Keeping up with Korea (V)

It’s time for another small Korea potpourri:

 

The corruption scandal with South Korean president Park Geun-Hye is still unfolding, and there are still massive protests. I can’t keep up with daily news here, so here are just a few interesting feature articles. this is kinda interesting:

-> Colin Marshall takes a look at the ongoing events in the United States, and constitutes a ‘Koreanization’ of American politics.

-> Korea Exposé highlights some of the Korean youth participating in the protests. They argue that the ‘Sewol Generation’ is very engaged politically and challenges the status quo. If you want to find out anything about recent Korea, you will have to read up on the Sewol ferry desaster, which continues to be one the biggest stories in the country. 

-> Ask A Korean is back with in-depths explainers on the scandal, which go into everything in great detail. Part One. Look for part two to drop soon, I’d expect.

 

Notebooks on Cities and Culture:

I’ve talked about how much I enjoy Colin Marshall’s writing on Korea. Boy was I in for a treat when I discovered that he also has a podcast with a full season of interviews on (and from) Korea. And they are fantastic. They contain pretty much the best in-depth coverage I’ve come across so far, all presented in a very convenient and accessible fashion. Then again, I am a self-diagnosed podcast addict, so take my recommendations with a grain of salt I guess. But anyway, give it a listen!

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Yeah…I might have a bit of a problem.

Here are some of my favorite episodes:

-> It Takes a Lifetime with Michael Elliott – Really fascinating linguistic discussion. Includes of the trickiness of Korean, as well as Korean’s efforts and (in?)ability to speak English. I met an exchange student who always asked “Isn’t it delicious?” at literally every food item he ever introduced me to, so that discussion certainly brought back some memories.

-> Ruled by the Heart with Andrew Salmon – Lots of knowledge about Korean history, and it’s ongoing complicated relationship to Japan (and Dokdo in particular), North Korea, and so on. The relationship to Japan in particular is quite complicated and fascinating. I’ve noticed this a fair bit in my time in Korea. From personal experience, definitely do not hold any presentations in class featuring Google Maps screenshots with the Sea of Japan right in the middle. However, I felt like I never quite understood the full picture. This episode certainly helped with that a lot.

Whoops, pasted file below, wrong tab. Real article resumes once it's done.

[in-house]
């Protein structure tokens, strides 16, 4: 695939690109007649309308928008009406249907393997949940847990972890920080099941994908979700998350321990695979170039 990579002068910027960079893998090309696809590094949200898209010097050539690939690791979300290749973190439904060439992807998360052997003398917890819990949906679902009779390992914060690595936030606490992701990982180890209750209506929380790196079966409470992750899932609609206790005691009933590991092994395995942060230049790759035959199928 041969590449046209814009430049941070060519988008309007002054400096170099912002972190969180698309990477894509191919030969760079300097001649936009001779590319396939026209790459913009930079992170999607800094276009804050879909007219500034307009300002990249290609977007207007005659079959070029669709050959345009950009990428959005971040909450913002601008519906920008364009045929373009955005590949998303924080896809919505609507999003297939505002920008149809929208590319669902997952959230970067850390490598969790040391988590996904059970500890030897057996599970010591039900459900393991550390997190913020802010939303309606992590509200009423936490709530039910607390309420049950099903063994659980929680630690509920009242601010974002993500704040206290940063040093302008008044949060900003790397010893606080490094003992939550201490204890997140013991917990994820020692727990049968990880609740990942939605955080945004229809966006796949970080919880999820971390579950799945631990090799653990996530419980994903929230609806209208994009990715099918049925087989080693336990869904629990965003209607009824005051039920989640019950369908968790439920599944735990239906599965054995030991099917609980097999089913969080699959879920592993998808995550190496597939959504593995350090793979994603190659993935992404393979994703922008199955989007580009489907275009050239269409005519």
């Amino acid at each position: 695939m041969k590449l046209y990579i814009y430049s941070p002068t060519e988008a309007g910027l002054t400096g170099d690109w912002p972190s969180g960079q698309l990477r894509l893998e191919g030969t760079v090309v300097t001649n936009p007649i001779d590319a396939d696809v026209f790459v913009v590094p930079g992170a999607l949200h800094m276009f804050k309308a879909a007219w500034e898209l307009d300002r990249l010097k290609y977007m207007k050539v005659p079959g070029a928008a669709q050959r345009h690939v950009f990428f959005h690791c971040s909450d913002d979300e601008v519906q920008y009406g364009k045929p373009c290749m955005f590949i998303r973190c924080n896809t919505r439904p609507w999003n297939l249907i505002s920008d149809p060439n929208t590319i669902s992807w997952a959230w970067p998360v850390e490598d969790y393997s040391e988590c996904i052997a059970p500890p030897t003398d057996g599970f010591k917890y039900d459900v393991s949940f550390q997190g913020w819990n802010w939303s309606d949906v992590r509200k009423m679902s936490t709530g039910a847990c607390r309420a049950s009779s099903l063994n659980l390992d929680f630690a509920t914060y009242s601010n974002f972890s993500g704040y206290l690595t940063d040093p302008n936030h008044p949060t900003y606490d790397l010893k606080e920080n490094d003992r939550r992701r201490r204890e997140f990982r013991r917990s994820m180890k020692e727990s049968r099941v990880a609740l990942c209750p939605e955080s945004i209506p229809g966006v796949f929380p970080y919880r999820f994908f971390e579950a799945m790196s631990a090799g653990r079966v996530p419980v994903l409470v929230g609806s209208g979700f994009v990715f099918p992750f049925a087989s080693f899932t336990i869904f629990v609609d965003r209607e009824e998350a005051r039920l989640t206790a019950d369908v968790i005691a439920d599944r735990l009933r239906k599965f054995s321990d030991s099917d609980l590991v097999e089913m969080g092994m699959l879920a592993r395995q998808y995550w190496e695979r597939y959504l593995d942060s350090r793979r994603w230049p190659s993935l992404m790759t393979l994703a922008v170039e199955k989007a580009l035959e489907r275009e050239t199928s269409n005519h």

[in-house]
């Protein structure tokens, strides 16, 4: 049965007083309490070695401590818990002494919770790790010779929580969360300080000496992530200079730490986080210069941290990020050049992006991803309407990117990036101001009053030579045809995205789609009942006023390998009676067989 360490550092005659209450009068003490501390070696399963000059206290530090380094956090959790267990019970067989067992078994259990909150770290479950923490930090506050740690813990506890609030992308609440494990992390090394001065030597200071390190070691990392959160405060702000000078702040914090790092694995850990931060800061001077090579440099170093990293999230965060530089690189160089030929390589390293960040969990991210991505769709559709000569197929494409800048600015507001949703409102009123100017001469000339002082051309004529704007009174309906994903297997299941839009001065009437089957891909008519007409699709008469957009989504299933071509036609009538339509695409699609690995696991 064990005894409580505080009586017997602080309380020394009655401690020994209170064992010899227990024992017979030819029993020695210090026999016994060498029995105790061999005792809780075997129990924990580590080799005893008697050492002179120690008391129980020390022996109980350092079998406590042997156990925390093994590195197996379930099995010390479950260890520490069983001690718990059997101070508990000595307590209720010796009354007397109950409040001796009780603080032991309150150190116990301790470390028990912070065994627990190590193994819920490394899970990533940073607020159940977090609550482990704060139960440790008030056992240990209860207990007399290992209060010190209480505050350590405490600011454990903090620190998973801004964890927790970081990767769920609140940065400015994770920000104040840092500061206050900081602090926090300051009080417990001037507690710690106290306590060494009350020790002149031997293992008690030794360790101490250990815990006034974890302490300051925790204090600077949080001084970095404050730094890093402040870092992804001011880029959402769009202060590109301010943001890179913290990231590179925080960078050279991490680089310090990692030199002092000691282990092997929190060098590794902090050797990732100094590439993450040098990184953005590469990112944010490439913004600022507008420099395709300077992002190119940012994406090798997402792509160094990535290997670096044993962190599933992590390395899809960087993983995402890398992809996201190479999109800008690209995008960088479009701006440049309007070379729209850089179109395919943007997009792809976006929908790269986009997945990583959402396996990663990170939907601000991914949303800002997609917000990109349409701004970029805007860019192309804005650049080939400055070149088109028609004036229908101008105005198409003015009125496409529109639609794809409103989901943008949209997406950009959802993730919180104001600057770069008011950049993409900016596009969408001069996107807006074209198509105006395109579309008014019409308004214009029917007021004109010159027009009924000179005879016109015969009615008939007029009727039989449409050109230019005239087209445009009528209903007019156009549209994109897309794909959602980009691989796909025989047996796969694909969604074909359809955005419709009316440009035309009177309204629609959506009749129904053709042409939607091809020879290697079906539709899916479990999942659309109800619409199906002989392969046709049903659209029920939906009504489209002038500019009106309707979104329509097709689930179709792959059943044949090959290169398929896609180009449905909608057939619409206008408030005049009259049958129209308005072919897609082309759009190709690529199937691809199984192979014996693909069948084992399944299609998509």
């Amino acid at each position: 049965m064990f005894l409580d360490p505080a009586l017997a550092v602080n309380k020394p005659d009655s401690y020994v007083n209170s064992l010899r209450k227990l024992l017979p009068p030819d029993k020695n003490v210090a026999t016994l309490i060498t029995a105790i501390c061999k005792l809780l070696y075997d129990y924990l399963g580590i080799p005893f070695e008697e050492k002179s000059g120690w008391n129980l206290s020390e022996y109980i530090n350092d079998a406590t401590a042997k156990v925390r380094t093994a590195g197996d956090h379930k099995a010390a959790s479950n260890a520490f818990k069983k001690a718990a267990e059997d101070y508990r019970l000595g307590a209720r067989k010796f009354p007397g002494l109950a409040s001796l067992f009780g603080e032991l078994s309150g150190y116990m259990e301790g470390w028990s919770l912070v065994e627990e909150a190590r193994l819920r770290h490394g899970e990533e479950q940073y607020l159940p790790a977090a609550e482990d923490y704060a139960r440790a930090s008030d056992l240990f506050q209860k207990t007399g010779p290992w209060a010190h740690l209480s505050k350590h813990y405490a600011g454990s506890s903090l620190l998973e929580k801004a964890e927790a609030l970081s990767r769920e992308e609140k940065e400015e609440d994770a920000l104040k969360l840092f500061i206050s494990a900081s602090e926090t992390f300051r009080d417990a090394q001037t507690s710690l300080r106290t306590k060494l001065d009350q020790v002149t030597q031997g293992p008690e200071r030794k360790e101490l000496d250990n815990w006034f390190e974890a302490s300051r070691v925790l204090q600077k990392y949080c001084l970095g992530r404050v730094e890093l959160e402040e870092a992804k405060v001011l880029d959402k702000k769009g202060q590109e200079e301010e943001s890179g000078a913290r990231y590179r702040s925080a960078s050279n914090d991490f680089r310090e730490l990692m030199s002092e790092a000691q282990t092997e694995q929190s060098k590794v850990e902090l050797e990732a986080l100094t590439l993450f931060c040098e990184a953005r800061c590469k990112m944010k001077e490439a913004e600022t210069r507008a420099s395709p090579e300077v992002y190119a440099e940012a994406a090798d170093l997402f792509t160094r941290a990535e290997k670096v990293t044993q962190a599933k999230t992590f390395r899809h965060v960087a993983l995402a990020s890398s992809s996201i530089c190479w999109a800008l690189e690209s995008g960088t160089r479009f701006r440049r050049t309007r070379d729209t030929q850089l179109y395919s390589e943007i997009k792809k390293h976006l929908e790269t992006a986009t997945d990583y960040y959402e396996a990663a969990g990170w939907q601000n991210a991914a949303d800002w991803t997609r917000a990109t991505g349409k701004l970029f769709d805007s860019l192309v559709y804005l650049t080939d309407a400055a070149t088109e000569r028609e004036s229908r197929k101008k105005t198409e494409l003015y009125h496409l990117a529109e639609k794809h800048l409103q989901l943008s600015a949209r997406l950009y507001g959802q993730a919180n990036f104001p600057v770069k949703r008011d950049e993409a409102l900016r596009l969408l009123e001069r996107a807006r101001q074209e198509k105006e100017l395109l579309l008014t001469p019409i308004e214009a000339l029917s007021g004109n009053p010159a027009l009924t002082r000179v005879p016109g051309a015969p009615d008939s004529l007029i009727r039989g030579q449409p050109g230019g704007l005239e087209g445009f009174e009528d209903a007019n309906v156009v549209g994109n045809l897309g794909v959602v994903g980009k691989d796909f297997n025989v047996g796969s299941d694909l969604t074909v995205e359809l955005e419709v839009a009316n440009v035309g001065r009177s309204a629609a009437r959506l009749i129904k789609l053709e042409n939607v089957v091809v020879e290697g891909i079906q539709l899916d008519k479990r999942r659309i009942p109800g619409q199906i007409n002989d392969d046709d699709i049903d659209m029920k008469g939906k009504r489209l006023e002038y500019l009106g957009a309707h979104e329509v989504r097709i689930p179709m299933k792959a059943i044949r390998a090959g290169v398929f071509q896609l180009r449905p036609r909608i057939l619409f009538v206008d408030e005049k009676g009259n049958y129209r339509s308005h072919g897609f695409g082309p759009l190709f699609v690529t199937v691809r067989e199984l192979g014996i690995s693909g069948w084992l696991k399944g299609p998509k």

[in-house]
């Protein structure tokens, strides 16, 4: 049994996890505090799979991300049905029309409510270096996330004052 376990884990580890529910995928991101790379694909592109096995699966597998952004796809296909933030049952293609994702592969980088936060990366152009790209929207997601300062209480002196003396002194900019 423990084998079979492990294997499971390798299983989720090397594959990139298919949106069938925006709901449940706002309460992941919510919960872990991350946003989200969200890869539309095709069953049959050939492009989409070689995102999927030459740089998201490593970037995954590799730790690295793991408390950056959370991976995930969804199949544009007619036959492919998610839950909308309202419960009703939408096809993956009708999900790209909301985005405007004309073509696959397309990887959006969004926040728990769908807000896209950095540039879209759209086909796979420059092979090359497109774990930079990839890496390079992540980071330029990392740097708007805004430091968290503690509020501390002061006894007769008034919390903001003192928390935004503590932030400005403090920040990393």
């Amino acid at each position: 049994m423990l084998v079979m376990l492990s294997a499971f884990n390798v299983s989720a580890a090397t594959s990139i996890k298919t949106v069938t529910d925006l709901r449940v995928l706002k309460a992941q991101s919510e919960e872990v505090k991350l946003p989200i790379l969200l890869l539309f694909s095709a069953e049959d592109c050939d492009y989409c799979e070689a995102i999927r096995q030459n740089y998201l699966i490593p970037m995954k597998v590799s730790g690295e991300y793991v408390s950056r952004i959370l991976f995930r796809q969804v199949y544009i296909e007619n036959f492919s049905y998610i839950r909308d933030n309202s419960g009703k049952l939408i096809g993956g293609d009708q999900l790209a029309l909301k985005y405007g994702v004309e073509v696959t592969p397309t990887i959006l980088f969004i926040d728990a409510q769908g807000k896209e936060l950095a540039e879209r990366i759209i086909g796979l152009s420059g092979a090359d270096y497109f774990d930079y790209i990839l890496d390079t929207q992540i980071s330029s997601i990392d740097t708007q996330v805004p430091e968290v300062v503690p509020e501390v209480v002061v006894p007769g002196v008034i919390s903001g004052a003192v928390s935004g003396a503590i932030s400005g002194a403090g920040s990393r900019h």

-> The Jokes Come Last with Darcy Paquet – In-depth discussion of Korean film. If that’s your thing, check out Paquet’s site Koreanfilm.org too. Korean films have certainly helped me calm down my Fernweh quite a bit since returning (or they have made it a lot worse…I’m not entirely sure), and I should have a little project on Korean films out at the end of the year, so…yeah.

 

Korean Kooking:

I’m bad at cooking. I’m a million times better than I was a few years ago and have yet to poison myself, but I’m still not doing great. Hence, I’ve never really tried cooking Korean recipes back home, as the amount of unfamiliar spices and dishes seems to much for me to handle. I’ve tried making bibimbap, and I guess I succeeded in doing so technically, as it certainly ended up as some sort of mixed rice. Not all that similar to actual Bibimbap, but oh well.

Instead of that, I recently tired my hand at baking. In particular, I made Hotteok (호떡), a popular type of filled pancake. I ate them constantly during my short time in Busan, but weirdly enough, never before or after. I’m sure you can get them in Seoul pretty much everywhere, but I somehow never found any (not knowing what they’re called and not speaking Korean certainly didn’t help my search). Anyway, I followed Maangchi’s recipe and they were quite good and relatively true to the original. That site looks pretty good in general, so maybe I’ll try my hand at this again in the future (looking at you, kkwabaegi!).

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I also had some fire noodles recently and…they were really not all that spicy? Not quite sure whether I should feel disappointed or proud of myself.

 

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